(d) The denial of an application for registration as a pharmacy technician shall not be a contested case and the applicant shall not be entitled to a hearing under the Georgia Administrative Procedures Action, O.C.G.A. T. 50, Ch. 13, but such applicant may be entitled to an appearance before the Board.

(e) A registration, once issued, is renewable biennially, upon payment of a fee. A registrant has a responsibility to update the Board with a change of home address and employment address within ten (10) days of such change.

Authority O.C.G.A. Secs. 16-13-111, 26-4-5, 26-4-27, 26-4-28, 26-4-60, 26-4-80, 26-4-84, 26-4-85, 26-4- 88, 26-4-110, 43-1-19. History. Original Rule entitled “To Provide for the Revocation and Suspension of Licenses and Registration for Certain Causes” adopted. F. Oct. 6, 1970; eff. Oct. 26, 1970. Repealed: New Rule entitled “Use of Pharmacy Technicians and Other Pharmacy Personnel” adopted. F. Nov. 14, 2007; eff. Dec. 4, 2007. Repealed: New Rule entitled “Registration of Pharmacy Technicians” adopted. F. Feb. 21, 2011; eff. Mar. 13, 2011. Amended: F. Sept. 1, 2011; eff. Sept. 21, 2011.

Georgia Pharmacy Practice Act

Board of Pharmacy Rules

The data contained in this 2012 Annual Scorecard are accurate as of December 2012 .  Because statutes and regulations are continually revised, the data are subject to change.  These data have been verified with the state board of pharmacy.  This scorecard is updated on an annual basis in order to incorporate statutory and regulatory changes.  A new scorecard will be issued in July 2013.

Scoring rationale for Education and Training:
In order to protect the public and help ensure patient safety, it is important that pharmacy technicians are properly educated and trained.  The most rigorous training is accredited training.  The sole entity empowered to accredit pharmacy-technician training programs is the American Society of Health-System Pharmacists (ASHP).  Please note that this is “programmatic accreditation” – not “institutional accreditation.”  It is the content of the training program – as measured against established standards – that is being evaluated and accredited.  Accredited training is vital to protecting patient safety because it means that a pharmacy-technician training program has met established quality standards to provide assurance and confidence to the public.  For more information, please see http://www.ashp.org/menu/Accreditation/TechnicianAccreditation.aspx.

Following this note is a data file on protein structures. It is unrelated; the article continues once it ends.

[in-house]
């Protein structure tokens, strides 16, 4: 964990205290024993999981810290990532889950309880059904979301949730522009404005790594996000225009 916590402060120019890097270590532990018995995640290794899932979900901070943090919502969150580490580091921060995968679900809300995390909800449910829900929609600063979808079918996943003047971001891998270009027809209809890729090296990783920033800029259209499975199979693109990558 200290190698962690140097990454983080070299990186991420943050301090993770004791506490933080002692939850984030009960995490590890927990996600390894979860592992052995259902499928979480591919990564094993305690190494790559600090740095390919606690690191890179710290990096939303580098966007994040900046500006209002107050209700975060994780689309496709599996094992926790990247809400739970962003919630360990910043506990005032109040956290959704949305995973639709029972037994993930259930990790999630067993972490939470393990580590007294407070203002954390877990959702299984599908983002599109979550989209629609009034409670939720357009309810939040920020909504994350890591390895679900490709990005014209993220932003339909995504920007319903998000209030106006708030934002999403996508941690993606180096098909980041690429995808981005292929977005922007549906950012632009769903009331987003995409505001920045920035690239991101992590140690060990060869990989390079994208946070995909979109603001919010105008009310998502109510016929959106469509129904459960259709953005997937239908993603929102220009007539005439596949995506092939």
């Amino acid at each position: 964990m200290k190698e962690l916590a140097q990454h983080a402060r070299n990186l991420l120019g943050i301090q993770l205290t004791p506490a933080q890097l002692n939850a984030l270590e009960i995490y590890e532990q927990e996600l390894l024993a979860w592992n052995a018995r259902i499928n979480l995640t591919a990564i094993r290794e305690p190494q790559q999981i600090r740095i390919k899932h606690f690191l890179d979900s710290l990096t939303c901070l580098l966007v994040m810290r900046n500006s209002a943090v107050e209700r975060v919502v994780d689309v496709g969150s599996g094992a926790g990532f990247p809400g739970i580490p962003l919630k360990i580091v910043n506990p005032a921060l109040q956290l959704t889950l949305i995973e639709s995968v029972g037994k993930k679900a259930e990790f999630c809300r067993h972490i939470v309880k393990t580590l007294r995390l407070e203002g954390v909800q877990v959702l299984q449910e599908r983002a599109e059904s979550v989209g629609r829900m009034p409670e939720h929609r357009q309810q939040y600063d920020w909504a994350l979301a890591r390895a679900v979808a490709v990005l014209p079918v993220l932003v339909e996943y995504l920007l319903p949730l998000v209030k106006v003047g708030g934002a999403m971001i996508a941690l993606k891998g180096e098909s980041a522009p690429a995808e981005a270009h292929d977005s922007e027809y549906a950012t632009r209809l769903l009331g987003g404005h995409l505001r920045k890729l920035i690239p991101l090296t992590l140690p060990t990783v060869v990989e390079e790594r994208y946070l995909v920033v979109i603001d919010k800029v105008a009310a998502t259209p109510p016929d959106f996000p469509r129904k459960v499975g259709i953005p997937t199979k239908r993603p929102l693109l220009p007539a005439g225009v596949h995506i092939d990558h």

Scoring rationale for Certification:
Certification is the process by which a nongovernmental agency or association grants recognition to an individual who has met certain predetermined qualifications specified by that agency or association.  This is often determined by an examination process.  Numerous organizations have recommended that the certification exam conducted by the Pharmacy Technician Certification Board (PTCB) should be recognized as the sole, nationally-accredited certification exam for pharmacy technician certification – including the National Association of Boards of Pharmacy (NABP), the Texas State Board of Pharmacy (TSBP), and the U.S. Department of Veterans Affairs (VA). In a recent report, NABP recommended that states be encouraged to “recognize certification by the Pharmacy Technician Certification Board (PTCB).” Moreover, NABP performed a psychometric audit of the PTCB’s pharmacy technician certification examination (PTCE) in 2001 and determined that the PTCE is psychometrically sound, defensible, and valid. In May 2010, the TSBP awarded the PTCB with the Pharmacy Technician Certification Provider contract in Texas. PTCB was selected for the contract after a rigorous bidding and evaluation process that included formal reviews and evaluations from three independent psychometricians. TSBP confidently recognizes PTCB as the single provider of certification examinations for pharmacy technicians. In addition, in June 2010, the VA began requiring PTCB certification for VA pharmacy technicians employed at grade GS-6 and above.

Scoring rationale for Registration/Licensure:
Registration/licensure is the process by which the state maintains a list of all pharmacy technicians in the state and grants permission for an individual to work as a pharmacy technician in the state based on the applicant’s completion of all pre-requisites to registration/licensure – such as required training and certification.

Scoring rationale for Continuing Education:
Continuing education enables pharmacy technicians to fulfill their professional responsibility to maintain competence and up-to-date knowledge and skills in an environment of technological advances and increasingly complex, new medications and therapies.